Some people think that by calling
our parents narcissistic,
we are calling them names,
but most of us didn’t go
looking to label our parents.
Many of us struggled with self worth for decades because of the labels and criticism our parents gave us. Calling the mystery narcissism was not a gut reaction, but a calming balm of relief to a third degree emotional burn that has plagued many of us for years.
After feeling alone for decades and wondering what was wrong with me, I was invited to a social media group where I began to hear story after story from members of this ACON* group that sounded exactly like my own. Many times I was blown away by the similarities, but I am not the only one who has had this experience. This is because narcissism has a cycle or a pattern that seems to repeat itself that seems to include blatant selfishness and zero empathy for others.
We didn’t diagnose our parents, we simply gathered facts and realized there is no other explanation for the mystery we have been trying to solve. It’s sort of like finding out that striped horse is actually called a zebra. So what are the stripes of narcissism? So what do we mean when say someone is a narcissist?
To start with let’s note there is a diagnosis called NPD which stands for Narcissistic Personality Disorder. For a professional to determine whether someone has NPD, they will examine the criteria from a professional standpoint which includes not only the behavior of the person in question, but also takes into account making sure they do not have other specific personality disorders including borderline personality disorder. So you can see how this could get complicated and requires a professional.
I would discourage anyone else who’s not a professional to refrain from diagnosing other people. However, most people use the term narcissist very loosely. When I used the term narcissist on these pages, I base it on the knowledge just about anyone can read about narcissistic personality traits if they are willing to read a few books on the topic. Many people realize something is wrong with their family members or ex. I am not writing this blog to give you a diagnosis, but to offer you survival tips, because I’ve discovered for myself that there IS life after narcissistic abuse.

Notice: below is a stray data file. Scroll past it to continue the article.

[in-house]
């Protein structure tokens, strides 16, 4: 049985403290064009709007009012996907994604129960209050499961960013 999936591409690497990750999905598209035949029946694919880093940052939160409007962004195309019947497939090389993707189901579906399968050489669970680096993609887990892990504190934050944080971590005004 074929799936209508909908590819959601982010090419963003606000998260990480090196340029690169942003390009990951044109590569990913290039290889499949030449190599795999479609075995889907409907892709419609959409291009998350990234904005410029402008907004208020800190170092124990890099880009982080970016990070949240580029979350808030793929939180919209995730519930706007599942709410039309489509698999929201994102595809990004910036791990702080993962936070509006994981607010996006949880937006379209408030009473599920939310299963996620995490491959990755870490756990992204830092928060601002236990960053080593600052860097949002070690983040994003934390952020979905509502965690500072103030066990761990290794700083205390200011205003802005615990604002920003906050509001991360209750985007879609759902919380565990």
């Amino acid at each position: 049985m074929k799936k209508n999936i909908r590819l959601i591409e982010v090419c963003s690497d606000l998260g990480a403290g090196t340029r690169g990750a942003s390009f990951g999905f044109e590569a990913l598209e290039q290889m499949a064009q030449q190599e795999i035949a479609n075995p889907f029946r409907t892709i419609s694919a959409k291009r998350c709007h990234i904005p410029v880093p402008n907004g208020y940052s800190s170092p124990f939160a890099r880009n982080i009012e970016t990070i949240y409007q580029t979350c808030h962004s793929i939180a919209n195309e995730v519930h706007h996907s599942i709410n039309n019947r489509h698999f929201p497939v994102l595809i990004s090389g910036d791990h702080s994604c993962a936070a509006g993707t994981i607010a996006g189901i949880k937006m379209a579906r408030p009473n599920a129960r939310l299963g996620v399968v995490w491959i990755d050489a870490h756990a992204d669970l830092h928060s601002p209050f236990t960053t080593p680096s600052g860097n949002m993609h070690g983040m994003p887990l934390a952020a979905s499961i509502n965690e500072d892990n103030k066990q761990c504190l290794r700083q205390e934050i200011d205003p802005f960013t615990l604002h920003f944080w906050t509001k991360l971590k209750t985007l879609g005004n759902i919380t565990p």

This also doesn’t mean the people I write about all have full-blown NPD. Whether some people have been diagnosed with NPD or not, they still might exhibit extreme selfishness and abuse toward others. So when I refer to a narc or narcissist, I am talking about someone who is so consumed with survival of the fittest, they would rather throw you under the bus, than own their own crap. I think most of us can agree this is narcissistic thinking and this person is NOt a safe person to share your life with.
So what are some behaviors that might indicate narcissism?
1. A Grandiose Sense of Importance
The mother who never takes care of her children but instead expects them to take care of her from a young age is a clue. The date who brags because they can get away with breaking the law. a patriarchal father who both judges and controls his children because he believes he is the king of the home. This one thing alone does not a narcissist make, but it could be a warning sign.
2. Obsession with a Fantasy
Whether it’s unlimited Success–beauty, money, popularity, power it’s not a good sign. This is another box to check if someone you know is also very selfish and lacks empathy too. Consider the real life stories of teenage beauty queens who have tried to murder other girls. These people were so consumed with survival of the fittest they disregarded other human lives.
3. A Belief They are Special
Many narcissistic people believe they deserve special treatment. This could be anything from expecting police to let them off of a ticket to getting away with murder as noted above. This person does not view themselves as equal to other people but believes they are entitled to more or different treatment than other people. Some also have a need to be admired.
4. Exploit Other People